WHY ARE THEY SO POPULAR?
The zombie is one of our most enduring monsters. Why do we keep telling stories about dead people who come back to life? We see a wide range of them, from the super-slow and easily-killed (Night of the Living Dead) to the fast-moving and super-powerful (I Am Legend, the 2007 version). What is the deal with zombies? Here are four thoughts on the answer to that:
1) Zombies are a warning to us: stop living mindless lives of consumerism! They are so scary because they represent an exaggerated mirror image of us – a fear of what we ourselves are becoming. Zombies remind us that most of the time, we’re just mindless drones, plugged into our earphones, eating prepared foods, standing on treadmills that go nowhere, shopping for clothes to go shopping in, etc.
“Zombie movies force us to figure out what, if anything, differentiates us from the monsters on the screen,” writes Douglas Rushkoff in a recent Discover magazine article, “What You Can Learn from Zombie Movies: Lessons on science, consumerism, and the soul.” Zombies force us to confront ourselves. “What is life? Why does it depend on killing and consuming other life? Does this cruel reality of survival have any intrinsic meaning?
2) Fear of infection: zombie-ism is AIDS in disguise. The original concept of corpses coming back to life sprang from accounts of poisoning in the Caribbean. Poisons derived from certain frogs could induce a corpse-life state, and buried Haitians woke up and came “back to life” in several cases. In other cases, “the individuals who had been branded zombies by terrified peasants turned out to be victims of epilepsy, mental retardation,
insanity or alcoholism,” according to Bernard Diederich in his Time magazine article, “Do
All those faces beyond our reach. In the “night of the living dead,” they come back for us. We are revisited by the forgotten.
Zombies Really Exist?” The medical records of rural doctors show plants and toads that produce “hallucinogens, powerful anesthetics and chemicals that affect the heart and nervous system,” writes Diederich, and fish that contain a deadly nerve poison, tetrodotoxin.
Diseases can do these same things to us, and the modern plague is AIDS. It can turn perfectly healthy people into zombie-like creatures in a matter of months. While we may be able to cope with this in our conscious minds, our subconscious is going nuts! Zombie movies are our subconscious nightmares of infection jumping onto the big screen.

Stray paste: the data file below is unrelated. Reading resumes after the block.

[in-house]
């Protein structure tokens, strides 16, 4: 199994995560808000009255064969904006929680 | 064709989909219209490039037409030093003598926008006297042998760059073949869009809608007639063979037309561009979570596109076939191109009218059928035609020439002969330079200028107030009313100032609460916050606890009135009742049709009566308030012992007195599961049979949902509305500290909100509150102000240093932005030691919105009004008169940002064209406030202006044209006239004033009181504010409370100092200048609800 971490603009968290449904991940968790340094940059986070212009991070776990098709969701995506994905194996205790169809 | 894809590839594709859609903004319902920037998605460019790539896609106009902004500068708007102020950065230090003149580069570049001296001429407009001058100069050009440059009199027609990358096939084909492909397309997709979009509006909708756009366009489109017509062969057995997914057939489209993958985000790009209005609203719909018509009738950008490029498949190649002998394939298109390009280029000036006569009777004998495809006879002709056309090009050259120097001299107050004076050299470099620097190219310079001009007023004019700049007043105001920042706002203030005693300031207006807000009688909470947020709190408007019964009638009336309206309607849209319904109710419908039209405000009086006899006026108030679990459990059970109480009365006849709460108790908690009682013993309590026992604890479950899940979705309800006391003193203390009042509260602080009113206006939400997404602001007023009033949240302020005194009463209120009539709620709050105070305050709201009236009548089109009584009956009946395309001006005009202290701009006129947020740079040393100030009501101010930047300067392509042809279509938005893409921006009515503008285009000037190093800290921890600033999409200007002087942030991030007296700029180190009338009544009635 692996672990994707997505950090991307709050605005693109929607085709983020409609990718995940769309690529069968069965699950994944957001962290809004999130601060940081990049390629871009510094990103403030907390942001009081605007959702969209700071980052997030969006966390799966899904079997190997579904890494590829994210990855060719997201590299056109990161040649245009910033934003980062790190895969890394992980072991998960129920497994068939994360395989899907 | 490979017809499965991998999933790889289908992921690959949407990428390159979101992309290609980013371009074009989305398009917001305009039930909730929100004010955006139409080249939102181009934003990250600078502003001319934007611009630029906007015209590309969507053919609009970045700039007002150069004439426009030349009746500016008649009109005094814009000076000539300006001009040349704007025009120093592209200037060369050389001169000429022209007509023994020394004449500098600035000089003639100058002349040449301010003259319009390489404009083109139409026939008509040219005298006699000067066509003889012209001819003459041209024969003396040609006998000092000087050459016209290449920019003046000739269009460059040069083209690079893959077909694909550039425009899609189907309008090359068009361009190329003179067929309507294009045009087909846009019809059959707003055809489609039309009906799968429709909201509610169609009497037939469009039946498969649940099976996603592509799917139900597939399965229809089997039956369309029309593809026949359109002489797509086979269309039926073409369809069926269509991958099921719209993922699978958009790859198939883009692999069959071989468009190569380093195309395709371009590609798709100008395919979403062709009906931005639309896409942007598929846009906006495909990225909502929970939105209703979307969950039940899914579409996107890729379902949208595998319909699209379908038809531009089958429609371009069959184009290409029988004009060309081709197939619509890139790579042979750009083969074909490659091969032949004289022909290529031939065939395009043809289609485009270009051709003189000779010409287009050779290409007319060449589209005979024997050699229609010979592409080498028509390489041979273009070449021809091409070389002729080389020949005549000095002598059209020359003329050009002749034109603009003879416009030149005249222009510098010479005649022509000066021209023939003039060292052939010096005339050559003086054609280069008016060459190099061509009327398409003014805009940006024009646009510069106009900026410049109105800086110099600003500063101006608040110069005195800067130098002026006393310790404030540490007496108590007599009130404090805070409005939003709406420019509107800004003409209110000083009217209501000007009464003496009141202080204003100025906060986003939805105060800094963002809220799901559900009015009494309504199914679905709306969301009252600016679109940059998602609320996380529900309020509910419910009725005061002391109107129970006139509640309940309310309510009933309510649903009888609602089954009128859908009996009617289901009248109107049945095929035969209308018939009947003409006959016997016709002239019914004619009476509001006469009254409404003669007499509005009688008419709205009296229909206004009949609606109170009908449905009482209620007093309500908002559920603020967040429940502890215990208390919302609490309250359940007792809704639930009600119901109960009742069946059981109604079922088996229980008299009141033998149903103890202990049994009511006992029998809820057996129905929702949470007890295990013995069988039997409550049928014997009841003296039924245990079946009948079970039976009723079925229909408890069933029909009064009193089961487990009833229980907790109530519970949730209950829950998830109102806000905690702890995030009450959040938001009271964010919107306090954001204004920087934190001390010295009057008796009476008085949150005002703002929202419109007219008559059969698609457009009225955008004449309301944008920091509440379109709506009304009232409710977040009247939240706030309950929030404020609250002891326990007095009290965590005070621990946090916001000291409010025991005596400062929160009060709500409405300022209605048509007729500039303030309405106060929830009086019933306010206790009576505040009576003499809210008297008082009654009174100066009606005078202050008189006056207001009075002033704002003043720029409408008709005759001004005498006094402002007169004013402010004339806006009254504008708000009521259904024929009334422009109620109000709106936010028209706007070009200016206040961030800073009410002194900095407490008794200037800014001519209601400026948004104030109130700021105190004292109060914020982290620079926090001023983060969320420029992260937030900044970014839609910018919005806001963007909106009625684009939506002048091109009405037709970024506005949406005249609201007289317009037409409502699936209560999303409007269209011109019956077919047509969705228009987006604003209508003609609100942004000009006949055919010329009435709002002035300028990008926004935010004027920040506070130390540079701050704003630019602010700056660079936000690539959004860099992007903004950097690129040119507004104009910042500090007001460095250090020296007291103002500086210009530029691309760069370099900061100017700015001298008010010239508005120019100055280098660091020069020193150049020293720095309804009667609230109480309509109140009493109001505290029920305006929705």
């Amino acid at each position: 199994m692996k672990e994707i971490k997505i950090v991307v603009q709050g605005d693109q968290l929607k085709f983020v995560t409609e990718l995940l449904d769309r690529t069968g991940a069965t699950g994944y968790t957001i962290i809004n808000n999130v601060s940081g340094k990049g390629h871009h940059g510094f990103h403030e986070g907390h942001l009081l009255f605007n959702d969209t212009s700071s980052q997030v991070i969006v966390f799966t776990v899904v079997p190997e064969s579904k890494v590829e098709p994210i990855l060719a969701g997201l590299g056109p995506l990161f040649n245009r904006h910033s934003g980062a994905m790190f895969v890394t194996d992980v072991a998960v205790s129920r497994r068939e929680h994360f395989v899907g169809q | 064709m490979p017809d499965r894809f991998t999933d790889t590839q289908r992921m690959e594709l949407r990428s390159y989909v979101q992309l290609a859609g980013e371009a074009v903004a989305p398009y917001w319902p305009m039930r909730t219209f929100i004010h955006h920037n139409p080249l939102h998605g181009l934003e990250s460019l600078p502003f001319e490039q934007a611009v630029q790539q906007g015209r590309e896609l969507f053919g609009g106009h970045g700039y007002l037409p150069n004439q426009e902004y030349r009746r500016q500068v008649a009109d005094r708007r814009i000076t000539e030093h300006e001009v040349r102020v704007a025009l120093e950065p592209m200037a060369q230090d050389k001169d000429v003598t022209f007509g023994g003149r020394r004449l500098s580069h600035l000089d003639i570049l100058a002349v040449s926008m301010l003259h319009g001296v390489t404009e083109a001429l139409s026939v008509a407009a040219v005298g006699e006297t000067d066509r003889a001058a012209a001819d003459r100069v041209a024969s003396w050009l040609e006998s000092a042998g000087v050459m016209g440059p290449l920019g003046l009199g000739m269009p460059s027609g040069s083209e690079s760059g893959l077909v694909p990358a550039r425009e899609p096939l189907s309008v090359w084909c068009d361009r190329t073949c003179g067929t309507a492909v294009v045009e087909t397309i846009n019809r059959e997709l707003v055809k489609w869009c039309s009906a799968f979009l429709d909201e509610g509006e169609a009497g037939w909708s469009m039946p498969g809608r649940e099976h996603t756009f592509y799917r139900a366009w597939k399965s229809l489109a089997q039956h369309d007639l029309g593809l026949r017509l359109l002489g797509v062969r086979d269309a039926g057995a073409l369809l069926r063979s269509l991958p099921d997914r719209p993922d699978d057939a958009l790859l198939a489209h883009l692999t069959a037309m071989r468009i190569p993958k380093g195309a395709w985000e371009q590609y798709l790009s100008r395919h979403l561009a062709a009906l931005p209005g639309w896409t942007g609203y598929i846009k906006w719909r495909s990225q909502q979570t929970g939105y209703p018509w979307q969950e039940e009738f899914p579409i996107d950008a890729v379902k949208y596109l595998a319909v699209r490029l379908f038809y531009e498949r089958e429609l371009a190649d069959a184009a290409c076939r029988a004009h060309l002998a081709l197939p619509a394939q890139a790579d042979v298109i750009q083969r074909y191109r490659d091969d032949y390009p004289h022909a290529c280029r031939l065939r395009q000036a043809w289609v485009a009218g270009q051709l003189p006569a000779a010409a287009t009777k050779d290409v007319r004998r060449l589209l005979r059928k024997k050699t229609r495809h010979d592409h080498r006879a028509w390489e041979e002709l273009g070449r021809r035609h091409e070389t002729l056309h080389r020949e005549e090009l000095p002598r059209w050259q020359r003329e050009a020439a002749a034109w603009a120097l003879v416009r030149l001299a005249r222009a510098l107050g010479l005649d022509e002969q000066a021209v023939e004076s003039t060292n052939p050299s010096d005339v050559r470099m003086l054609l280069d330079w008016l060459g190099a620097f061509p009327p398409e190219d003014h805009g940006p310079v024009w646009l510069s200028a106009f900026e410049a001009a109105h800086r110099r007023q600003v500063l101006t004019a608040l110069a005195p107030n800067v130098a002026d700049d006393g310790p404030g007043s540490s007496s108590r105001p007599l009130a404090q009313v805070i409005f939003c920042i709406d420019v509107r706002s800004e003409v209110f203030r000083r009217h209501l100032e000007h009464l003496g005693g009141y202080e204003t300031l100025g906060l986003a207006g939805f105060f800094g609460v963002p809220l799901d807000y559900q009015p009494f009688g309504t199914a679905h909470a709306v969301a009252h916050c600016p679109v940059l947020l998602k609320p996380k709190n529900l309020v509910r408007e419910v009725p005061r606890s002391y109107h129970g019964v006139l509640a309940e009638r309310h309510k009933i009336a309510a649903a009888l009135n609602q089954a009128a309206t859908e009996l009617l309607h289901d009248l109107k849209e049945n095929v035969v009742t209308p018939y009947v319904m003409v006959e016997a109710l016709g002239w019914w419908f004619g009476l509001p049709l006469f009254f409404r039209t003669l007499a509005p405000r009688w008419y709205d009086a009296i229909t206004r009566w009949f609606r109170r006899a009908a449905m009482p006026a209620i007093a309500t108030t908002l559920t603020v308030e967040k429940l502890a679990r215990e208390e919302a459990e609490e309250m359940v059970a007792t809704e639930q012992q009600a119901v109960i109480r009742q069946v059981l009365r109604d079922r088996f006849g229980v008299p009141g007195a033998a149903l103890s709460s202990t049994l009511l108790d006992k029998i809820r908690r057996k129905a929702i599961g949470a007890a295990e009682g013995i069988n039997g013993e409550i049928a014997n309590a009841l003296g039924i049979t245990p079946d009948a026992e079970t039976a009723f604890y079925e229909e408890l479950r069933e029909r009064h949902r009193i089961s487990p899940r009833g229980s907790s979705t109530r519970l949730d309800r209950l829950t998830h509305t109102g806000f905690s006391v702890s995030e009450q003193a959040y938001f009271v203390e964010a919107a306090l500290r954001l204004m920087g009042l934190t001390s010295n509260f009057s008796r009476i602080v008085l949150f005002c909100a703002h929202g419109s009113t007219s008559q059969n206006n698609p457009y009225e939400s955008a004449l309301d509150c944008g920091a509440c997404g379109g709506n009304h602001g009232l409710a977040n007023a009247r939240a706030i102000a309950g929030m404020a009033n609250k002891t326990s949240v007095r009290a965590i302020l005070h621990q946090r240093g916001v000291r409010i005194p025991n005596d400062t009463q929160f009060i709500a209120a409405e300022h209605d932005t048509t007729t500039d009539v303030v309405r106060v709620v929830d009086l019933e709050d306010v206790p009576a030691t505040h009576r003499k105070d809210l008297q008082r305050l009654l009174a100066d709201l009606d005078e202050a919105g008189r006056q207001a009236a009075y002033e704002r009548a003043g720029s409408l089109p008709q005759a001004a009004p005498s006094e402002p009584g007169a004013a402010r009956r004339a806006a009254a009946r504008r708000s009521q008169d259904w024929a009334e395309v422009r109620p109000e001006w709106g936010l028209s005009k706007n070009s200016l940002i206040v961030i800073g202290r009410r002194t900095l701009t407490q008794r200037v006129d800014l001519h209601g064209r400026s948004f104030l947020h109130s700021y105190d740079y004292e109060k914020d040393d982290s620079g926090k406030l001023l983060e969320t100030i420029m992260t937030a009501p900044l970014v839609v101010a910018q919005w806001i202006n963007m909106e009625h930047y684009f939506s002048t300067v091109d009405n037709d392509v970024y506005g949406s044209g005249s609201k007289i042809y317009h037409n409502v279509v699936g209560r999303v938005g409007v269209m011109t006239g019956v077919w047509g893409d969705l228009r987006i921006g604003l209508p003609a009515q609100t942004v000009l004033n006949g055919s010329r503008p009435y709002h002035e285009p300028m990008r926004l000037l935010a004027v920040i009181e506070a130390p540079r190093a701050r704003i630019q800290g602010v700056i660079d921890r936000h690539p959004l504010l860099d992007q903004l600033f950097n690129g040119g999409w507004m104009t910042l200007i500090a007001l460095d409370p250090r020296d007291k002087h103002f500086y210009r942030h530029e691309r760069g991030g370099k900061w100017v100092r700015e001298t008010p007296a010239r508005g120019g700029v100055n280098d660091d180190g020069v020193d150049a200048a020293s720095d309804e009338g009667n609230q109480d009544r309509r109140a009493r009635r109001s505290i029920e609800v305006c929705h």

3) Zombies represent our collective guilt over all the dead people we could not save.
Those 55 people killed in a bombing in the Middle East you heard about on the radio this morning, the thousands of refugees starving due to that African rebellion, the schoolchildren lost in that Chinese earthquake or the typhoon in Indonesia – we do not forget these images. This theory holds that we actually record these reports of terrorism, famine, disease, and warfare, all the innocent people whose deaths we see on television – we just push them down into our subconscious. We carry around a dim memory of all those faces beyond our reach. In the “night of the living dead,” they come back for us. We are revisited by the forgotten.
4) Zombies represent the erasure of “borders.” Civilization depends on clear boundaries – between nations, between home and school, good and bad, between the living and the dead. This concept emphasizes our fear that we have lost control of modern life – planes are crashing into buildings, the family unit is falling apart, our jobs are moving overseas, our friends’ disembodied faces appear on our computer screens, babies can be manufactured in test tubes. Where are the borders, people?
The zombies therefore represent our worst fear – that the line between the living and the dead is now erased. All borders are meaningless. All rules are gone. Zombies stand at the gates of lawlessness.